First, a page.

BY IVA MAURIN
DAN DAN, Saipan — From its beginnings as a small bakery in Chalan Kanoa with about 10 staff, in 76 years Herman’s Modern Bakery has grown into a full-blown bakery and cafe with 119 employees.
Sited in Tun Herman Pan Road (formerly Airport Road), the family-run business expanded the bakery’s retail store and reopened an upgraded and accessible Tan Marikita’s Café in September.
“Previously with the old set up, the retail and cafe` were a combined operation,” Annie G. Hayes, general manager, told the Journal. The total square footage was 768 square feet, she said.
“With the expansion we isolated the bakery retail alone to 534 square feet, to where it is now in the new area. All our bakery bread displays are situated in there, plus we have two refrigerated display cases in there as well and still have ample room for our customers to move around. It’s a much better, nicer set up.”
The renovation has added room for diners, Hayes said. “Previously we had a maximum of 35 sitting capacity. We have expanded the area with a total square footage of 1,037 square feet. We doubled our sitting capacity and still have sufficient room. We can add a couple more tables for additional sitting capacity if we wanted to. We’ll see when things get back to normal,” she said.
The back of house has also seen additions.
“Our kitchen then was only 324 square feet; with the new expansion we made it larger and gained more workspace and separated the preparation room, the cooking area on the other side [for] a total of 723 square feet. There’s ample room, so that we can accommodate catering jobs as we get them with no trouble,” Hayes said.
Overall, she said, “We’re pleased with the expansion, with the exception that the timing of the pandemic hit us right about when our expansion was ongoing. We had to continue in spite of what was happening with the pandemic.”
Hayes said Herman’s is coping with the challenges the business is facing, most especially the pandemic.
“We were very fortunate that we only have a few people furloughed, and that [now], pretty much everybody’s back. … We’re very fortunate that we’re in the food industry and people are still buying bread, baked goods.”
She also said until tourism is back and given that no one really knows when the pandemic will end, the business still needs to tighten up and review every cost and expense, to “hunker down and secure for a rainy day.”
Hayes said Herman’s has had to adjust — accommodating only up to 43 people now in the Cafe — due to COVID t guidelines and restrictions in the Northern Mariana Islands. Herman’s intend to double this number as soon as things go back to normal.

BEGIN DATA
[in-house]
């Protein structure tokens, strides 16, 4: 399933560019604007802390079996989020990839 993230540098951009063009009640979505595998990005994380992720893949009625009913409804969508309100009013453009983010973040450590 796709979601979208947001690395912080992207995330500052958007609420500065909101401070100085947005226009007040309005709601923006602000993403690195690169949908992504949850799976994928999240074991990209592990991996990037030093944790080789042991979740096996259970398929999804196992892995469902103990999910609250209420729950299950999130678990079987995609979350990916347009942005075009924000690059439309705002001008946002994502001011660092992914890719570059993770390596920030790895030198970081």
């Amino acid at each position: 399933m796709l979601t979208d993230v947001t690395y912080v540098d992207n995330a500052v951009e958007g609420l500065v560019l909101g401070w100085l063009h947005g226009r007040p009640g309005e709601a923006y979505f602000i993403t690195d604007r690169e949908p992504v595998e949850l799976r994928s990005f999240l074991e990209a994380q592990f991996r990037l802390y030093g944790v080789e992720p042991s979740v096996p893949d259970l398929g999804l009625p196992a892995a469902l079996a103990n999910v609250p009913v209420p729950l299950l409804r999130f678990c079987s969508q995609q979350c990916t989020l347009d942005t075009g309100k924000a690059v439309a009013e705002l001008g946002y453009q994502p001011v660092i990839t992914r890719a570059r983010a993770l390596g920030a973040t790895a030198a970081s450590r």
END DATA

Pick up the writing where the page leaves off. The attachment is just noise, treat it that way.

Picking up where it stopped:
“Initially, when we did this expansion, the intention was to open including dinner. Right now, because of all these restrictions and the guidelines, we’ve stepped back. We have a menu pretty much in place already, so it’s just on hold at the moment, but we wanted to introduce them to the community,” Hayes said.
“Obviously we’re still waiting for that heyday. … We have good days and then, there’s really slow days. Sunday is usually our best, when people show up to church. Another thing is that families are still traveling. They come in and buy bread and pasta boxes, but it’s not like it was before, with people traveling from Guam and everybody wants [something to bring home].”
For people who are hesitant to come into the bakery or cafe, Hayes said Herman’s has partnered with Eats Easy, the NMI’s first food delivery app service, to make it more convenient for the community to order through their phones, and have food delivered wherever they are.
Aside from that, Herman’s is also one of the food service vendors for the NMI Public School System and provides meals to public school students — breakfast, lunch, and snacks — through the PSS Grab-and-Go food distribution program.
In mid-March Hayes said Herman’s had to layoff almost 20 food service employees because of the PSS shutdown due to a COVID-19 community spread cluster. The spread was contained; PSS also has now gone back to blended learning and has since recalled its staff to again provide food service.
Hayes also expressed optimism on recent developments, in terms of federal aid coming into the NMI — which means more money to circulate in the community, but will be happy to see the economy return.
“It’s slow progress, but I think the government is considering the safety of the whole community. I think that should be the foremost focus,” she said. “The COVID Task Force is doing a great job.”
The business and its clientele remain steadfast, even growing.
Hayes said, “The baby boomers grew up with the Herman’s sweet bread, our signature bread, and they still come back. Their grandchildren are now eating that sweet bread and they keep coming back. That in itself — knowing that our community is satisfied — that is the most appealing. The success of the company is that people are still very satisfied with what we do and have been doing for years.” mbj